American Airline has waived their fees to reschedule your flight. Check your carrier to see if they have done the same. Looks like late Monday or Tuesday are doable from CLT.
    .................................................. .................................................. .................................................. ..........
    Travel not for the destination, but for the joy of the journey.

  9. #69

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    Thanks! I've been hiking with Tin and Can, they're getting off at the Hudson today completing their section hike and said they will pick me up at any road crossing so I can continue on. Looks like late Tuesday or early Wed then a hotel stay for me until it passes. From whatever point I get off >>> on to Harpers Ferry will depend on trail conditions and a much slower pace. I fully expect mud and blowdowns.

  10. #70

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    Quote Originally Posted by Quik View Post
    I'm still hiking SOBO, has the storm changed directions, if so what is its latest path?
    As of 6:00am on Saturday 9/15 the storm track was forecasted from landfall to push west northwest through central South Carolina, at some point changing from a tropical storm to a tropical depression moving slowly north and past Charlotte to the west with a gradual curve north northeast through eastern Tennessee and Kentucky, southeastern Ohio, downgrading to a low pressure system cutting east through Pennsylvania and New England and out to see across the Canadian Maritimes by Thursday morning. Lots of rain will be carried by the storm with flash flood and landslide warnings through most of that journey. Impact to the AT will be high during the next five days or so.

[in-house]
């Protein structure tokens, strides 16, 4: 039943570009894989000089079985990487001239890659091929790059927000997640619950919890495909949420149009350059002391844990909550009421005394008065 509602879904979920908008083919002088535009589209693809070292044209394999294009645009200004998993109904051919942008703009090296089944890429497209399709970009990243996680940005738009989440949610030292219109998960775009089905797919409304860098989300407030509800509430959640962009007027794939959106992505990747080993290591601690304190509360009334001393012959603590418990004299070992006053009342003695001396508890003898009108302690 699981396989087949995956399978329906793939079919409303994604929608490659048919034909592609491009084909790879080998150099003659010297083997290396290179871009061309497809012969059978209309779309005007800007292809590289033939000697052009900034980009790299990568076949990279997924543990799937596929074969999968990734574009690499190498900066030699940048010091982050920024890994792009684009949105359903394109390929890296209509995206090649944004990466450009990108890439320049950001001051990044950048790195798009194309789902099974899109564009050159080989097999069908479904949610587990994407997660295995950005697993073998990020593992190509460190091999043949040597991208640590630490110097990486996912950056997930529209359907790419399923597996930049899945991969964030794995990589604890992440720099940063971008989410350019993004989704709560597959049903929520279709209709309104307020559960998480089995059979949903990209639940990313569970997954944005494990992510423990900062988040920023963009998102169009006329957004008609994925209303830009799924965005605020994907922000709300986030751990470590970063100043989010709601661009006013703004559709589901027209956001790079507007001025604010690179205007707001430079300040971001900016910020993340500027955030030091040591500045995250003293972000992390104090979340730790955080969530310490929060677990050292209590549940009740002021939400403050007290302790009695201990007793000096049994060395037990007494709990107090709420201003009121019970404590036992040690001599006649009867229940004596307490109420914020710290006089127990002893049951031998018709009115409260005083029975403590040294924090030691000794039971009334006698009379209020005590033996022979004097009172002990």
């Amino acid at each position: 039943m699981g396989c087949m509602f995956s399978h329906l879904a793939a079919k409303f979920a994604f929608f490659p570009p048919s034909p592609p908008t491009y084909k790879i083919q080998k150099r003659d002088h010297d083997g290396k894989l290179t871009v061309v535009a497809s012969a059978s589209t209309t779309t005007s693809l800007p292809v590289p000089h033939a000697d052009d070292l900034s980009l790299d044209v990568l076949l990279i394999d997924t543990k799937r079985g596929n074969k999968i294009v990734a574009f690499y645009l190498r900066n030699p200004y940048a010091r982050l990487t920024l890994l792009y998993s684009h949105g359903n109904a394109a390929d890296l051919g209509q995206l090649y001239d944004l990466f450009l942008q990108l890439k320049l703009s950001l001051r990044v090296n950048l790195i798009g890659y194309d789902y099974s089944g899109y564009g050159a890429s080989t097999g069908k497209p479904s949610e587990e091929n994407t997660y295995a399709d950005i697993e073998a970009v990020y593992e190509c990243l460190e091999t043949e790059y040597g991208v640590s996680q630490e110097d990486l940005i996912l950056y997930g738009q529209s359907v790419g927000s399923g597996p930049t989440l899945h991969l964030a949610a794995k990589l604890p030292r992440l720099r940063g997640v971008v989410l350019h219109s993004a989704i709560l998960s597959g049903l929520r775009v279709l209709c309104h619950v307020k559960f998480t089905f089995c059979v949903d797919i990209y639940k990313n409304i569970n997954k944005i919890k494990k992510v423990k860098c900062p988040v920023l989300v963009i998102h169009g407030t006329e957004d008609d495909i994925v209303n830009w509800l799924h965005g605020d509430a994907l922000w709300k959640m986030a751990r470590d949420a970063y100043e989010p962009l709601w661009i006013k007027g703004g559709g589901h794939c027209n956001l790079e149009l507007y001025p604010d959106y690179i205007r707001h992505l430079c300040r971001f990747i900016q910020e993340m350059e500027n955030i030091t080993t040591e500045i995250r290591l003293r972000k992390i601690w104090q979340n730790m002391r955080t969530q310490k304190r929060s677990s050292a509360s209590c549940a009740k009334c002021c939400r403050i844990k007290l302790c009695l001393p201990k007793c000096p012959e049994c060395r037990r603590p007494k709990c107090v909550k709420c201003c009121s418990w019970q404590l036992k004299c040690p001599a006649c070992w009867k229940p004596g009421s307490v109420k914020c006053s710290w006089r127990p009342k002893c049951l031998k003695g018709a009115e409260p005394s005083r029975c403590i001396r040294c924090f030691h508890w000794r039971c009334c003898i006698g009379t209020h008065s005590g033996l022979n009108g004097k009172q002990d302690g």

11. #71

    Default Impacts to AT as Florence travels up Appalachians

    Folks may have grown weary of hurricane - now tropical depression - reports now that wind speeds and drama have lessened. But Traveler was right; the biggest impacts for the Appalachian Trail were for the last day or so and now for the next few.

    Here's what ATC posted on our Trail Updates page <www.appalachiantrail.org/updates> around noon today, based on messaging from the Appalachian Trail Park Office after their call this morningwith other park units along the Trail:

    Potential for localized tornado events in Virginia today. The rain amounts expected are from 1 - 6 inches from Virginia into West Virginia, Maryland, Pennsylvania, New Jersey and New York through today and overnight. Flash Flood Watch in effect for many of the areas mentioned above. The A.T. passes through many low-lying areas in the mid-Atlantic.

    Shenandoah National Park: Skyline Drive is closed due to adverse weather. Numerous trees are down from 20 mph sustained winds with heavy rain and low visibility. Backcountry access is closed.

    For areas north of the closure, please use extra caution as debris may still fall, saturated soils from several weeks of rain could cause trees to uproot, landslides and isolated areas of flooding.


    The Potomac River at Harpers Ferry has the potential to flood at the C&O Towpath section, which would necessitate a closure of the footbridge connecting Harpers Ferry and Maryland.

    And the earlier messaging (note A.T. corridor lands, including northern Virginia, the McAfee Knob/Triple Crown Area; the Blue Ridge Parkway; and other areas and roads are also still closed):